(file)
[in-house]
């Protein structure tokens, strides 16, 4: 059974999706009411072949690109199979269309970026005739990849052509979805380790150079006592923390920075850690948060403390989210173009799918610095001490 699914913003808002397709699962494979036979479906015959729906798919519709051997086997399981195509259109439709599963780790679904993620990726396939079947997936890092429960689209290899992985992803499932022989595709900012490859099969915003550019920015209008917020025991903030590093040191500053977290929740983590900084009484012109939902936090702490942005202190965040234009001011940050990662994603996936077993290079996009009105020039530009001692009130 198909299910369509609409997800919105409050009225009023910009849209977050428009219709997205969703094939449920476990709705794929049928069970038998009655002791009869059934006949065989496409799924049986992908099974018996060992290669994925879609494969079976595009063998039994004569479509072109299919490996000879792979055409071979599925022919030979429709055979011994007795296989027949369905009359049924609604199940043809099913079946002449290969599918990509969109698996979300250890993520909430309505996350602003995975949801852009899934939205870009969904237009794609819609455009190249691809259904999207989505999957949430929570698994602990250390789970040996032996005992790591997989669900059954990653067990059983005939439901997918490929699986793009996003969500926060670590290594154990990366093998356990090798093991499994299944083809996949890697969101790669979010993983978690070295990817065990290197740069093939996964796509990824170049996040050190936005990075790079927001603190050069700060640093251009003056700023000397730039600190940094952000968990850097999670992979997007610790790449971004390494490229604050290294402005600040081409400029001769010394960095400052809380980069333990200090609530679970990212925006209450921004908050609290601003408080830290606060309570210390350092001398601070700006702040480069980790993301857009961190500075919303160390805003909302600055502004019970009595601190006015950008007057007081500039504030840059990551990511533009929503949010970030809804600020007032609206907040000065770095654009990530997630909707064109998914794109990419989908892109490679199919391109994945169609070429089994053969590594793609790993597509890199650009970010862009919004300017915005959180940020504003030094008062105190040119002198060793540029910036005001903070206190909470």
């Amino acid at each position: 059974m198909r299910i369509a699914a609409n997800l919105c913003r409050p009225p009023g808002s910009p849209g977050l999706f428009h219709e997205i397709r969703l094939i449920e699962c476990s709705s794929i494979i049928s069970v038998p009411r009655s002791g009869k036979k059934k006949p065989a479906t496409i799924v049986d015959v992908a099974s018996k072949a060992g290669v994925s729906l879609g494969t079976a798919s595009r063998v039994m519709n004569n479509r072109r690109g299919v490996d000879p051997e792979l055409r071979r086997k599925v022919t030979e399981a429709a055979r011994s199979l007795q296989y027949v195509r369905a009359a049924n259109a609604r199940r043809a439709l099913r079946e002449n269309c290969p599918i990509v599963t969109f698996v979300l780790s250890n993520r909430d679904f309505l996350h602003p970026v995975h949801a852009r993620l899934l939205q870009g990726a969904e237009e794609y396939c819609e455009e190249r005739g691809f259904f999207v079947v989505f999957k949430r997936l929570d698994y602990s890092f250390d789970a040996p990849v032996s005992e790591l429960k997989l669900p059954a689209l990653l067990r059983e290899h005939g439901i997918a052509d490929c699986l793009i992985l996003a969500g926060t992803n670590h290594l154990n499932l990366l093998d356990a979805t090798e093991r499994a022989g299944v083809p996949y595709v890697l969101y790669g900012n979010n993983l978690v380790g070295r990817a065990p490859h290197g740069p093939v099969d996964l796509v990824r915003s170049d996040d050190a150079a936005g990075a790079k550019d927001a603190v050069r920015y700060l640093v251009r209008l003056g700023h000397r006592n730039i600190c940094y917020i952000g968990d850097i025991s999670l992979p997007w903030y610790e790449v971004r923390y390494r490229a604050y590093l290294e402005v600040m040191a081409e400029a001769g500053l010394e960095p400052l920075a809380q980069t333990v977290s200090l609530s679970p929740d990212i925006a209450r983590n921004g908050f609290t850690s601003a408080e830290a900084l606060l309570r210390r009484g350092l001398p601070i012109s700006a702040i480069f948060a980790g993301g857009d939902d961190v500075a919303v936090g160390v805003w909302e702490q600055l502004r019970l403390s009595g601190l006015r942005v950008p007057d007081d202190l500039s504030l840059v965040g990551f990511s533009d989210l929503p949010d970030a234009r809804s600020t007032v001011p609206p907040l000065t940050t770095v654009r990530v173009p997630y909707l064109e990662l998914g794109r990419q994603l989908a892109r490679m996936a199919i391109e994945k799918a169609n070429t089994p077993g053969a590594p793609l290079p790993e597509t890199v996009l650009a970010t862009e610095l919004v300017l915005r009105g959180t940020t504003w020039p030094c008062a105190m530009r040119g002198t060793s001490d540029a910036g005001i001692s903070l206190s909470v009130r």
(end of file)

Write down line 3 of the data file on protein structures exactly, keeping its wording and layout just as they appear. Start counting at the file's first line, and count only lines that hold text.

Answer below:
């Amino acid at each position: 059974m198909r299910i369509a699914a609409n997800l919105c913003r409050p009225p009023g808002s910009p849209g977050l999706f428009h219709e997205i397709r969703l094939i449920e699962c476990s709705s794929i494979i049928s069970v038998p009411r009655s002791g009869k036979k059934k006949p065989a479906t496409i799924v049986d015959v992908a099974s018996k072949a060992g290669v994925s729906l879609g494969t079976a798919s595009r063998v039994m519709n004569n479509r072109r690109g299919v490996d000879p051997e792979l055409r071979r086997k599925v022919t030979e399981a429709a055979r011994s199979l007795q296989y027949v195509r369905a009359a049924n259109a609604r199940r043809a439709l099913r079946e002449n269309c290969p599918i990509v599963t969109f698996v979300l780790s250890n993520r909430d679904f309505l996350h602003p970026v995975h949801a852009r993620l899934l939205q870009g990726a969904e237009e794609y396939c819609e455009e190249r005739g691809f259904f999207v079947v989505f999957k949430r997936l929570d698994y602990s890092f250390d789970a040996p990849v032996s005992e790591l429960k997989l669900p059954a689209l990653l067990r059983e290899h005939g439901i997918a052509d490929c699986l793009i992985l996003a969500g926060t992803n670590h290594l154990n499932l990366l093998d356990a979805t090798e093991r499994a022989g299944v083809p996949y595709v890697l969101y790669g900012n979010n993983l978690v380790g070295r990817a065990p490859h290197g740069p093939v099969d996964l796509v990824r915003s170049d996040d050190a150079a936005g990075a790079k550019d927001a603190v050069r920015y700060l640093v251009r209008l003056g700023h000397r006592n730039i600190c940094y917020i952000g968990d850097i025991s999670l992979p997007w903030y610790e790449v971004r923390y390494r490229a604050y590093l290294e402005v600040m040191a081409e400029a001769g500053l010394e960095p400052l920075a809380q980069t333990v977290s200090l609530s679970p929740d990212i925006a209450r983590n921004g908050f609290t850690s601003a408080e830290a900084l606060l309570r210390r009484g350092l001398p601070i012109s700006a702040i480069f948060a980790g993301g857009d939902d961190v500075a919303v936090g160390v805003w909302e702490q600055l502004r019970l403390s009595g601190l006015r942005v950008p007057d007081d202190l500039s504030l840059v965040g990551f990511s533009d989210l929503p949010d970030a234009r809804s600020t007032v001011p609206p907040l000065t940050t770095v654009r990530v173009p997630y909707l064109e990662l998914g794109r990419q994603l989908a892109r490679m996936a199919i391109e994945k799918a169609n070429t089994p077993g053969a590594p793609l290079p790993e597509t890199v996009l650009a970010t862009e610095l919004v300017l915005r009105g959180t940020t504003w020039p030094c008062a105190m530009r040119g002198t060793s001490d540029a910036g005001i001692s903070l206190s909470v009130r």